A project funded by the European Food Safety Authority EFSA confirmed that the destruction was caused by the Xylella fastidiosa bacterium.
The plant epidemic that is causing the so-called CoDiRO or Rapid Complex Desiccation of Olive Trees in Salento (Apulia) was, without doubt, caused by the Xylella fastidiosa bacterium. This is the conclusion, reached by the European Food Safety Authority (EFSA), on the basis of research conducted on its behalf by the National Research Centre (CNR) and by the Basile Caramia Research Center in Locorotondo (Bari).
Researchers exposed varieties of major perennial crops to the bacterium through artificial inoculation and by exposure to infective insect vectors in the field. Not only olive trees were tested but also other Mediterranean plants such as grape, citrus, almond, peach, cherry and plum, forest species such as holm oak and ornamental species such as oleander and myrtle-leaf milkwort.
See more: Complete Coverage of the Xylella Fastidiosa Outbreak
“These findings confirm that the CoDiRO strain of Xylella fastidiosa causes olive dieback,” said the head of EFSA’s Animal and Plant Health Unit, Giuseppe Stancanelli. “This is an important step forward because we can only accurately assess the risk of an epidemic spreading from Apulia if we fill knowledge gaps on the host range and epidemiology of the Apulian strain.”
According to EFSA, the olive trees inoculated with Xylella fastidiosa by researchers presented the same severe symptoms as those in Salento, with desiccation and death, but it was found that not all varieties react the same way. The bacterium seems to take longer to colonize the variety of Coratina, Leccino and Frantoio than the Cellina di Nardò, who is one of the most common varieties in the contaminated area. However, according to the researchers, more tests on a larger number of olive cultivars are necessary to understand the different physiological responses to the aggression of the bacterium.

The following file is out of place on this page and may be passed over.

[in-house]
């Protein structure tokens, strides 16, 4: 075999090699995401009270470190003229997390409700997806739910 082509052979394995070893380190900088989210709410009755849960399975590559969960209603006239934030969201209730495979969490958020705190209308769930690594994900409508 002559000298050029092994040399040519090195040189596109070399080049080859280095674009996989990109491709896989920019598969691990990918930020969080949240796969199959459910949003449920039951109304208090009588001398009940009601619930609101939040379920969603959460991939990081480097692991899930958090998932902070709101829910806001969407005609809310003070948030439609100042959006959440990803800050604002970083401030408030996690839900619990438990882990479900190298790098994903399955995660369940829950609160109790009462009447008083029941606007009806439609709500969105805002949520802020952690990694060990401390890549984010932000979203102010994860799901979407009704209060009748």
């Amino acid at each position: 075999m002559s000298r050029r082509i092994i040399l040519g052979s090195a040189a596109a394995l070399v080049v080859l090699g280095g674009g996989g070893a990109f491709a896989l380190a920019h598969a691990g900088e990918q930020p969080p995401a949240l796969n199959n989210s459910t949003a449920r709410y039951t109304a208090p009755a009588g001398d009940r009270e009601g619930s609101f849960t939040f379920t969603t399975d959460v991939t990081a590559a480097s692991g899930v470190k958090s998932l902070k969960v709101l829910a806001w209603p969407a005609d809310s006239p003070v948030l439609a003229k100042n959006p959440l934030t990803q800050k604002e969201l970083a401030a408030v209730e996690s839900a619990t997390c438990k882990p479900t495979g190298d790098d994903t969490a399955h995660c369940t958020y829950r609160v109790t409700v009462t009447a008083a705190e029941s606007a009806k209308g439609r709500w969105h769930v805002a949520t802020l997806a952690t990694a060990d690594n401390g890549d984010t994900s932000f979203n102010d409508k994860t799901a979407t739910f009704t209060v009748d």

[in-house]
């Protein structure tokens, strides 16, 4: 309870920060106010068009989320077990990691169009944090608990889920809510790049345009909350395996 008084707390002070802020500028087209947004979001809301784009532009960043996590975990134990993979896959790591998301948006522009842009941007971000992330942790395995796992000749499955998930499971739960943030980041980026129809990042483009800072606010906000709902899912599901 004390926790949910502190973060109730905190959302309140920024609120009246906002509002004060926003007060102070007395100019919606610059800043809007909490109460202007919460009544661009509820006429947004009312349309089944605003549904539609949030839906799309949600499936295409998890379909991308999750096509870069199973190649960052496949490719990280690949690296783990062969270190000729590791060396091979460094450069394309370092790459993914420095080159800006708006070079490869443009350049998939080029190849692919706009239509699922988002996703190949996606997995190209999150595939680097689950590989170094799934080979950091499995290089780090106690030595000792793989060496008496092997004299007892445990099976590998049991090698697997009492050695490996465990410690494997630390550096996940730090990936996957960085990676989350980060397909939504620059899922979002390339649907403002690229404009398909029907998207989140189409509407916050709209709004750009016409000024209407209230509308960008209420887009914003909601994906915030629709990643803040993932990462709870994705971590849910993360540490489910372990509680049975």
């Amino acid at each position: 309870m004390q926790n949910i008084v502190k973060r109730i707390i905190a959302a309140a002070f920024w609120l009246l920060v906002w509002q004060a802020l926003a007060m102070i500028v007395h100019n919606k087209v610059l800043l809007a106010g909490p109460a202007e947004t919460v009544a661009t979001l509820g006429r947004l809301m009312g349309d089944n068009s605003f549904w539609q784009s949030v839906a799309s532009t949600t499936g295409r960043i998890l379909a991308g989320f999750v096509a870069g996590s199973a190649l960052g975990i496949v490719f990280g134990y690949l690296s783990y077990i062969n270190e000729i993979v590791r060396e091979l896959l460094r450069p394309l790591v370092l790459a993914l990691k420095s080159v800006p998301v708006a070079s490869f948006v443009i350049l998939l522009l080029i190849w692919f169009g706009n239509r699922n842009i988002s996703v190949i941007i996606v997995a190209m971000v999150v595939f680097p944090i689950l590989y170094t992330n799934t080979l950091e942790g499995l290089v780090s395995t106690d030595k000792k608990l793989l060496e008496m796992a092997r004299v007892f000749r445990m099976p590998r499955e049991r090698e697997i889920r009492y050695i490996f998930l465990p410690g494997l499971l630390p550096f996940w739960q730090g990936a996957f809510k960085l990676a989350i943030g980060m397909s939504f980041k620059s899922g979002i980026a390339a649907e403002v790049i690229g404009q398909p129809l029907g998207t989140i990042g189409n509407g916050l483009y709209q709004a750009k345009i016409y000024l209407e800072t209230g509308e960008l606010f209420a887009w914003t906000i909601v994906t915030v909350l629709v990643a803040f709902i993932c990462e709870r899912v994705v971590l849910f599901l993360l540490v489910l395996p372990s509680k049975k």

The field trials have also shown that the infective spittlebug (Philaenus spumarius), widespread in Apulia, can transmit the bacteria to olive trees, oleander and myrtle. While none of the citrus, screw or holm plants tested positive for Xylella fastidiosa upon exposure to infective P. spumarius or direct inoculations. Further tests are necessary for stone fruits like peach and plum.
“The results of this study significantly reduces the uncertainties about the risks of Xylella in the European Union. As part of the EU research funding program Horizon 2020, there will be specific programs for the control of this disease,” Stancanelli concluded. All the inoculated plants will be kept under observation for at least one more vegetative season, while field experiments will be extended for up to 10 years.
Nevertheless, the study is going to raise doubts and protest, first of all for the potential conflict of interest concerning some of the researchers involved: Vito Savino, Donato Boscia and Maria Saponari are three of the ten people named in the investigation started in December by the Prosecutor of Lecce, Cataldo Motta, for various infractions including spreading of a plant disease, willful violation of the provisions on the environment, fake material committed by public officials in public documents, fraudulent misrepresentation and the destruction or disfigurement of natural beauty.
Moreover, there are those who have expressed concerns since EFSA is not a body of the international scientific community but a government agency of the European Union that is appointed to assess the state of scientific research on the Xylella emergency, and is funding a study that will be included in its decisions.
“Our data are objective. And incontrovertible. Nothing changes,” Cataldo told the daily newspaper Nuovo Quotidiano di Puglia about the ongoing investigation: “We will acquire the EFSA study and submit it to our experts. It is necessary to have a complete scenery of the most accredited studies in order to realize a serious confrontation.”